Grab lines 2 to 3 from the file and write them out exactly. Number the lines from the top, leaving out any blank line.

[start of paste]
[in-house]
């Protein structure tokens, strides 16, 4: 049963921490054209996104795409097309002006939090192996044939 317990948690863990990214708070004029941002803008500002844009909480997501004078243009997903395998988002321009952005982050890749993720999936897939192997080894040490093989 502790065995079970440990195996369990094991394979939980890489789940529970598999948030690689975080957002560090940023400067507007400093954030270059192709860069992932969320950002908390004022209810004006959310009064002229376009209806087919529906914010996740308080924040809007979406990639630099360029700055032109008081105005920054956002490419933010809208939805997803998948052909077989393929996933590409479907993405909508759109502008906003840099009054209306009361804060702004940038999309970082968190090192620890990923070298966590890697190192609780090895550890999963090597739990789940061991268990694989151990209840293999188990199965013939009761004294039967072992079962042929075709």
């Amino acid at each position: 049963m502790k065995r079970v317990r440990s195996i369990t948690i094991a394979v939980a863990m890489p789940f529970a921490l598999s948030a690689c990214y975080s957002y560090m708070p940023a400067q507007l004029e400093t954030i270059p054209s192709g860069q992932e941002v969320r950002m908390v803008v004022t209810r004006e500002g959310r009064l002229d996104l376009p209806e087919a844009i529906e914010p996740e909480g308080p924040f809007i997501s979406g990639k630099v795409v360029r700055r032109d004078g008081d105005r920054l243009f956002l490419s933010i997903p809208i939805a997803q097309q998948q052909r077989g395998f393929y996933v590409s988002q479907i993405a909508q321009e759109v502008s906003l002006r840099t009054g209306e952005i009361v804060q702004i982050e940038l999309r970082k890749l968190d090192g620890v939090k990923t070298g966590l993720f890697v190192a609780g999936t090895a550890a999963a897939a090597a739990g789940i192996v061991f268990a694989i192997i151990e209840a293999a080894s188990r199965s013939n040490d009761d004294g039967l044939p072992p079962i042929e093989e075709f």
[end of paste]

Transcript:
């Protein structure tokens, strides 16, 4: 049963921490054209996104795409097309002006939090192996044939 317990948690863990990214708070004029941002803008500002844009909480997501004078243009997903395998988002321009952005982050890749993720999936897939192997080894040490093989 502790065995079970440990195996369990094991394979939980890489789940529970598999948030690689975080957002560090940023400067507007400093954030270059192709860069992932969320950002908390004022209810004006959310009064002229376009209806087919529906914010996740308080924040809007979406990639630099360029700055032109008081105005920054956002490419933010809208939805997803998948052909077989393929996933590409479907993405909508759109502008906003840099009054209306009361804060702004940038999309970082968190090192620890990923070298966590890697190192609780090895550890999963090597739990789940061991268990694989151990209840293999188990199965013939009761004294039967072992079962042929075709």
């Amino acid at each position: 049963m502790k065995r079970v317990r440990s195996i369990t948690i094991a394979v939980a863990m890489p789940f529970a921490l598999s948030a690689c990214y975080s957002y560090m708070p940023a400067q507007l004029e400093t954030i270059p054209s192709g860069q992932e941002v969320r950002m908390v803008v004022t209810r004006e500002g959310r009064l002229d996104l376009p209806e087919a844009i529906e914010p996740e909480g308080p924040f809007i997501s979406g990639k630099v795409v360029r700055r032109d004078g008081d105005r920054l243009f956002l490419s933010i997903p809208i939805a997803q097309q998948q052909r077989g395998f393929y996933v590409s988002q479907i993405a909508q321009e759109v502008s906003l002006r840099t009054g209306e952005i009361v804060q702004i982050e940038l999309r970082k890749l968190d090192g620890v939090k990923t070298g966590l993720f890697v190192a609780g999936t090895a550890a999963a897939a090597a739990g789940i192996v061991f268990a694989i192997i151990e209840a293999a080894s188990r199965s013939n040490d009761d004294g039967l044939p072992p079962i042929e093989e075709f």